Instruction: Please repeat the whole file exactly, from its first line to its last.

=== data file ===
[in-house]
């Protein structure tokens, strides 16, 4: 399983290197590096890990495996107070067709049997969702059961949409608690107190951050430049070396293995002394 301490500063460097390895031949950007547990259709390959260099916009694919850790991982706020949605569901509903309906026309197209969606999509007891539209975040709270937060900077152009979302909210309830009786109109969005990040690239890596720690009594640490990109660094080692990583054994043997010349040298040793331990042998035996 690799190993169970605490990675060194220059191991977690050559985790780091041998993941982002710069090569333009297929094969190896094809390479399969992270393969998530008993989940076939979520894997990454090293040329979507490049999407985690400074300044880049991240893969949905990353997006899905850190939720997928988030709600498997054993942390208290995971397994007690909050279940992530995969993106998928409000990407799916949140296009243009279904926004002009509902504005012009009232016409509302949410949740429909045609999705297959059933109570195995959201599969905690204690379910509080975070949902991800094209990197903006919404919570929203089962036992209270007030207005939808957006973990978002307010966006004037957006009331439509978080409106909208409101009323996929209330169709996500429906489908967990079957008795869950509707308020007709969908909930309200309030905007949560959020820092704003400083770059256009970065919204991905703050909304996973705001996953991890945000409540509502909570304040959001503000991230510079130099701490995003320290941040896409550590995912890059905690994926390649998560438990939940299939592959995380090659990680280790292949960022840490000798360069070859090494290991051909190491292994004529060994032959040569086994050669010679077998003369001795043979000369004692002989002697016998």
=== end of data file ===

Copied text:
[in-house]
């Protein structure tokens, strides 16, 4: 399983290197590096890990495996107070067709049997969702059961949409608690107190951050430049070396293995002394 301490500063460097390895031949950007547990259709390959260099916009694919850790991982706020949605569901509903309906026309197209969606999509007891539209975040709270937060900077152009979302909210309830009786109109969005990040690239890596720690009594640490990109660094080692990583054994043997010349040298040793331990042998035996 690799190993169970605490990675060194220059191991977690050559985790780091041998993941982002710069090569333009297929094969190896094809390479399969992270393969998530008993989940076939979520894997990454090293040329979507490049999407985690400074300044880049991240893969949905990353997006899905850190939720997928988030709600498997054993942390208290995971397994007690909050279940992530995969993106998928409000990407799916949140296009243009279904926004002009509902504005012009009232016409509302949410949740429909045609999705297959059933109570195995959201599969905690204690379910509080975070949902991800094209990197903006919404919570929203089962036992209270007030207005939808957006973990978002307010966006004037957006009331439509978080409106909208409101009323996929209330169709996500429906489908967990079957008795869950509707308020007709969908909930309200309030905007949560959020820092704003400083770059256009970065919204991905703050909304996973705001996953991890945000409540509502909570304040959001503000991230510079130099701490995003320290941040896409550590995912890059905690994926390649998560438990939940299939592959995380090659990680280790292949960022840490000798360069070859090494290991051909190491292994004529060994032959040569086994050669010679077998003369001795043979000369004692002989002697016998």